Eighty years ago was an interesting time in college football. The sport was growing immensely both at the collegiate and professional level. The first Heisman Trophy was awarded in 1935, and selecting a "National Champion" came to the forefront during the 1920s and 1930s. A growing popularity had led to a number of mathematical systems being developed that began selecting national champions. The "major polling systems" first started selecting national champions in 1936 with the Associated Press (AP) poll.
This was the setting for the 1939 college football season. Tennessee had went undefeated and won the National Championship in 1938 and came into the season highly regarded. The Volunteers turned in an epic regular season in which they finished a perfect 10-0. They were SEC champions, and even though the conference and college football landscape was much different back then, still defeated the likes of Alabama, LSU, Vanderbilt, Kentucky, and Auburn in conference play. They started the season with a 13-0 shutout of N.C. State and then defeated lesser opponents in Sewanee (at the time a member of the SEC), and Chattanooga, winning by a combined score of 68-0.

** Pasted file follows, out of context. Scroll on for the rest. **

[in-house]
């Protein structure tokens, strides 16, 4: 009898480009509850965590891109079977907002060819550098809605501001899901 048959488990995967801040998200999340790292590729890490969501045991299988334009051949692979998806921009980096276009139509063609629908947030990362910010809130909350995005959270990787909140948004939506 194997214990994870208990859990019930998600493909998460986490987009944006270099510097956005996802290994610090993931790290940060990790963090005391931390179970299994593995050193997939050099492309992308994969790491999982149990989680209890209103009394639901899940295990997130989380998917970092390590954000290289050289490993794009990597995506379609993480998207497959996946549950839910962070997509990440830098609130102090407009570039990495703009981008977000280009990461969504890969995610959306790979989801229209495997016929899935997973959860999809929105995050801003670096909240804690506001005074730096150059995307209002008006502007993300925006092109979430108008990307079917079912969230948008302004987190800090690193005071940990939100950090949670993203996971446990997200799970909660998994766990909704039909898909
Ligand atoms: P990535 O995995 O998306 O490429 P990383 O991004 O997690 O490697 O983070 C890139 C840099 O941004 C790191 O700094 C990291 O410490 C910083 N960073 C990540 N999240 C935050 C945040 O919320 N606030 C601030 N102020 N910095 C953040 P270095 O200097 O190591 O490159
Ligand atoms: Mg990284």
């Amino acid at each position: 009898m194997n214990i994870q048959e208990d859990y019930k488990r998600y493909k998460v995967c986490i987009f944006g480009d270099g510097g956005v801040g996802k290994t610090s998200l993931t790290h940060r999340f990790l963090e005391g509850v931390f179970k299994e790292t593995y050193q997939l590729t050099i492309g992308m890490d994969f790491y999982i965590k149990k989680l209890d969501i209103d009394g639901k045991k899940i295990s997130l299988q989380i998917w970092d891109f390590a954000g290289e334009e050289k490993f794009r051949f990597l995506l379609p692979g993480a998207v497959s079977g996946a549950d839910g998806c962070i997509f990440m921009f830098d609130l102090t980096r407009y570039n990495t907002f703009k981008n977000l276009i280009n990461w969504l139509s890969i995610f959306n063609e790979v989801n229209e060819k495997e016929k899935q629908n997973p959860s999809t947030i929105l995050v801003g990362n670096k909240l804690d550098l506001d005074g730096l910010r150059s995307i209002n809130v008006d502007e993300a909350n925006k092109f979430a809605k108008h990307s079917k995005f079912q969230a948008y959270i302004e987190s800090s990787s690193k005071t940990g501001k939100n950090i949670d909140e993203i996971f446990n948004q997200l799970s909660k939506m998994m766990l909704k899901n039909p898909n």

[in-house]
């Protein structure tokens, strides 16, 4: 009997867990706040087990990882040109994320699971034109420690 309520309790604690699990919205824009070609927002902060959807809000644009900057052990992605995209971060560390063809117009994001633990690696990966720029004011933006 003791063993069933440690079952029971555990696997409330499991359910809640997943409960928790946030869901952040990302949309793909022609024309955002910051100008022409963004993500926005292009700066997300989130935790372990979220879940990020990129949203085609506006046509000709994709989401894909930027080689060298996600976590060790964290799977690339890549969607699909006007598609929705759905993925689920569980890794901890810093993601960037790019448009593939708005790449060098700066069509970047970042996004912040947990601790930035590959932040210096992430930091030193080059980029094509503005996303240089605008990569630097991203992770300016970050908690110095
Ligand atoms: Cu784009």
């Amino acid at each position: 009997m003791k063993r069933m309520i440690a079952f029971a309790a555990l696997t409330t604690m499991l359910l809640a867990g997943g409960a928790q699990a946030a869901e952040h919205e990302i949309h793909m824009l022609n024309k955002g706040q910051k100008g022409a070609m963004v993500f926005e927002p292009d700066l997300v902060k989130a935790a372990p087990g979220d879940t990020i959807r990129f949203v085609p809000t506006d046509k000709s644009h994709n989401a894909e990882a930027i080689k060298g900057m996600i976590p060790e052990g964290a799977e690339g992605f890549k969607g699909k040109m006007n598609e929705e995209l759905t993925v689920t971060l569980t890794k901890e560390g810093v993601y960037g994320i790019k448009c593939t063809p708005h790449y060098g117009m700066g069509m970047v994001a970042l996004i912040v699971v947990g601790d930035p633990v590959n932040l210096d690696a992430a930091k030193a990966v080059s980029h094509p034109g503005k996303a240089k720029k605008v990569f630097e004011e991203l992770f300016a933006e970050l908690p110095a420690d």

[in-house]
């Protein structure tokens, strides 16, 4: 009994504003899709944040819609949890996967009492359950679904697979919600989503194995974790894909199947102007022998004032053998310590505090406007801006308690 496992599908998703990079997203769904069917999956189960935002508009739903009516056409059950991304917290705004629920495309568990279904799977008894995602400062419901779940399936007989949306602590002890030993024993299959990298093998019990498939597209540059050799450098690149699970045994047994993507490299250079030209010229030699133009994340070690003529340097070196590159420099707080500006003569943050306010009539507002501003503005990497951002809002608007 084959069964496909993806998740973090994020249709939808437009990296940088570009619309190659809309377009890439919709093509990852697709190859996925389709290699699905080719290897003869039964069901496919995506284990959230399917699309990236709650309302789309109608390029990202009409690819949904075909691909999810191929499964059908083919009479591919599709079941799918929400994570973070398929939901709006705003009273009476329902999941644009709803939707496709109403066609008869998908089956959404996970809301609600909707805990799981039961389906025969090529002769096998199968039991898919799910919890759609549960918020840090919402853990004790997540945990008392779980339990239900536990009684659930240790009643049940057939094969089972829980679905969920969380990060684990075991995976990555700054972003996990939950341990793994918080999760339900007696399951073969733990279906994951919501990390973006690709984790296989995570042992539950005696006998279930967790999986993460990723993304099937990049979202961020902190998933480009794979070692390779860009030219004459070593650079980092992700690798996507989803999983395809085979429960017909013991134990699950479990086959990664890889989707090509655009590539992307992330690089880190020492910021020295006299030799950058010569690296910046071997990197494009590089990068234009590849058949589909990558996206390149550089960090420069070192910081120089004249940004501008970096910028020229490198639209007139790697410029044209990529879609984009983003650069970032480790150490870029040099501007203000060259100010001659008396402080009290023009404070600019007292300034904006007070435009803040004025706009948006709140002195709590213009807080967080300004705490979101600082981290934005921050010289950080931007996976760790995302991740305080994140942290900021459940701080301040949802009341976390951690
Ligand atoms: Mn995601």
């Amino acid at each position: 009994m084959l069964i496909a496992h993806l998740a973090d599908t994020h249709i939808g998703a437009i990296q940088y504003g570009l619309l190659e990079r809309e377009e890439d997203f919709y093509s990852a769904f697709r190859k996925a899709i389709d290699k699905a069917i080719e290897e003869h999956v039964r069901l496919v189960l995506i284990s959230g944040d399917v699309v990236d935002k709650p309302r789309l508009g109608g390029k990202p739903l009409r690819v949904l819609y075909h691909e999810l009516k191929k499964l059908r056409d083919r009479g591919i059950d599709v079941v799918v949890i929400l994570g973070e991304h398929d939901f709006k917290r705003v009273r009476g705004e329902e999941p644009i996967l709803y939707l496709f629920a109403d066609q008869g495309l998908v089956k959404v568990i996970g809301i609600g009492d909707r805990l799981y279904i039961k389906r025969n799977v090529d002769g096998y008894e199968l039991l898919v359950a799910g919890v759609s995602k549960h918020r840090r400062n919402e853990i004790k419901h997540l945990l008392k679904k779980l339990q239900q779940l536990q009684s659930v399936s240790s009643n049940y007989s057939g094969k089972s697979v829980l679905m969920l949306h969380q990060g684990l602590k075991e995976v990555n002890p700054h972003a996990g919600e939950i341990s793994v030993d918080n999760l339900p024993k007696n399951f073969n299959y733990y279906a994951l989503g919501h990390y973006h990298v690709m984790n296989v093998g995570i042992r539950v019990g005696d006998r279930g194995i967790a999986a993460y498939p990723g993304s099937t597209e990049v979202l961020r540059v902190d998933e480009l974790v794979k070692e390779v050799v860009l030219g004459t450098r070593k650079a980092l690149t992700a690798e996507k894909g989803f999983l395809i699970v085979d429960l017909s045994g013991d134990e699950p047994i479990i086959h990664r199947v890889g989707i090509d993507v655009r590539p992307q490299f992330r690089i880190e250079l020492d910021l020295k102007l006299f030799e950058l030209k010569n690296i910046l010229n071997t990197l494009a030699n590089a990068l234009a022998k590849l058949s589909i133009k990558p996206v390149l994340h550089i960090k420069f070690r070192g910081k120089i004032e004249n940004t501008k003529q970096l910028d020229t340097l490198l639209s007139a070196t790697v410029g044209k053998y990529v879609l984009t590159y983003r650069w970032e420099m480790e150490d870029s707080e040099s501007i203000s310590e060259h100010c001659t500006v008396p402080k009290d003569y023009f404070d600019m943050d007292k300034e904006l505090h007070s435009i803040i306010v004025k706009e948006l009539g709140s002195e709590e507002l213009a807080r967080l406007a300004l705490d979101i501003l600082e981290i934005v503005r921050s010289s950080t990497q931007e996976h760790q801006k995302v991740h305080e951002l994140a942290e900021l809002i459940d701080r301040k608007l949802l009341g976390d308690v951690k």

The following week yielded an impressive 21-0 victory over #8 Alabama, and the Volunteers followed that up by going to #18 LSU two weeks later and defeated the Tigers 20-0. They closed the regular season by shutting out Vanderbilt 13-0, Kentucky 19-0, and Auburn 7-0. They finished the season 6-0 in SEC play, sharing the conference championship with Georgia Tech (the two did not play each other during the season as the conference had 13 members and teams played anywhere from just 3, all the way up to 7 conference games). For the season, the Vols outscored their opponents 212-0. They are the last team to finish a regular season unbeaten, untied, without allowing a point in NCAA history. Despite this incredible season, they could still only muster a #2 ranking in the final AP poll, finishing behind Texas A&M, who also went a perfect 10-0, finishing as Southwest Conference Champions.